Much has changed. According to recent surveys, a minority of scientists today believe in God; still fewer are Christians.See, for example, this 2009 survey by The Pew Research Center (page 36 of the report). Why aren’t more scientists Christians? Numerous explanations could be given. A minority of the global population practices Christianity, so perhaps the smaller proportion of Christians in scientific careers merely reflects the fact that the gospel of science has spread more quickly than the gospel of Christ. (“Repent!” isn’t an attractive message compared to the tantalizing fruits of modern science.) That cannot be the full explanation, however, because a disproportionally large percentage of scientists today are non-religious, compared to the populations in which they reside. Could it be that scientific evidence tells against religious faith, so that anyone who understands the discoveries of science comes to reject her faith? Is that why so many scientists are non-religious? This explanation is the presumption of many non-religious people in our society today.

As Christians, how should we respond? A friend of mine (Aron Wall, who is both a Christian and a brilliant astrophysicist) remarked during a recent conversation that perhaps the question we ought to ask ourselves is not why aren’t more scientists Christians? but rather why aren’t more Christians scientists? One reason, I suspect, is that many Christians have accepted the idea that modern science is in conflict—or, at best, in tension—with Christianity. We’re in a “culture war,” as it were, and nobody wants to play for the opposing team! That’s a terrible mistake. Even if there is a culture war between mainstream science and biblical Christianity, ignoring science is not a winning strategy. We have a responsibility to make disciples of all nations (Matthew 28:19), and we would be remiss in our duty as disciple-makers if we ignored the cultural challenges posed by the widespread but mistaken idea that the gospel somehow conflicts with scientific knowledge. In order to confront that misapprehension, intelligent Christians must be equipped with a clear understanding of the relationship between our faith and the contemporary scientific views. Moreover, if we truly believe that the Bible is divinely inspired, then we should take seriously what it says about the value of studying God’s creation. By studying the created world, we can learn about our Creator (Romans 1:20), about ourselves (Psalm 8:3-4), and about our relationship with God (Isaiah 40:26-31).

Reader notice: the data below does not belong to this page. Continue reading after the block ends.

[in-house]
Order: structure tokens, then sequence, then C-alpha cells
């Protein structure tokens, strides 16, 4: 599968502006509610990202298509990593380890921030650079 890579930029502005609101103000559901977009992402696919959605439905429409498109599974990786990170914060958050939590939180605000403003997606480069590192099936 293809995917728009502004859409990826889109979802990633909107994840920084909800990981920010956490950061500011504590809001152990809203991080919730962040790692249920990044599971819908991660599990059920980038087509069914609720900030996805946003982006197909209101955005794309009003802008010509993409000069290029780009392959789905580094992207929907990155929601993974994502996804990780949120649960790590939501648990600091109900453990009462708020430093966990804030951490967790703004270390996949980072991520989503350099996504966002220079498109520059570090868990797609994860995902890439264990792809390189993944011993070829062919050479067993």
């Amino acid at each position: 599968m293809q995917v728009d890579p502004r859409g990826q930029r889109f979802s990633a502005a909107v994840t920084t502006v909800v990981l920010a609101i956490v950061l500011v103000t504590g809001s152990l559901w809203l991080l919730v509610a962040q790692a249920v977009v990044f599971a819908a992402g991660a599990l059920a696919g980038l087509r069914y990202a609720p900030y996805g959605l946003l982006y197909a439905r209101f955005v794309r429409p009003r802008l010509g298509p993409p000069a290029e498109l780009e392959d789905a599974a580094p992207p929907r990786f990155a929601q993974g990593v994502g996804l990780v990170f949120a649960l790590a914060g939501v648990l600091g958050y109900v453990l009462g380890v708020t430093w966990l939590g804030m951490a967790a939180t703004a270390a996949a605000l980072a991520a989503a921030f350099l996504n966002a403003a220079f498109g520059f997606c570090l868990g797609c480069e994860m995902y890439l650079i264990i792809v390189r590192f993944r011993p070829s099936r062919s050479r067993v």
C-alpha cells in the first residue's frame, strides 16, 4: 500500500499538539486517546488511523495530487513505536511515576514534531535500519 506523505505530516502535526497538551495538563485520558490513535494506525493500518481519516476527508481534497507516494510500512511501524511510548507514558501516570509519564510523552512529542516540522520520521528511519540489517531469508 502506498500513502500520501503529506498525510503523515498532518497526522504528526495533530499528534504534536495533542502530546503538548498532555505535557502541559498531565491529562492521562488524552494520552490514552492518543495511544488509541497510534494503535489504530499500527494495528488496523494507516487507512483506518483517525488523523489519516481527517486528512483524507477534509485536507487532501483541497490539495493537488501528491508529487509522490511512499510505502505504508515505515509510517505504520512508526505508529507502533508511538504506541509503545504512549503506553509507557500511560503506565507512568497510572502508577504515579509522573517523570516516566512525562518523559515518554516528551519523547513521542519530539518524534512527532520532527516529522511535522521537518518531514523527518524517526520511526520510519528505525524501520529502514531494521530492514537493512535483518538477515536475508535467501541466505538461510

I’m not suggesting that Christians should all become scientists by trade. We have different gifts and callings. However, I believe the church could be strengthened and made more effective in its mission if a greater number of Christians would express their faithfulness to Christ by pursuing knowledge of God’s creation: seeking a career in science, perhaps, or simply reading books about science. That is why I am writing this book and making it freely available online. It will provide an accessible introduction to some of the most significant theories and discoveries that have shaped the dominant scientific view of reality, while carefully examining how these theories and discoveries relate to biblical Christian faith. I hope that this will serve as a helpful resource for pastors, apologists, theologians, Christians in higher education, and other members of the Christian community who wish to obtain a deeper understanding of science and its relation to our faith.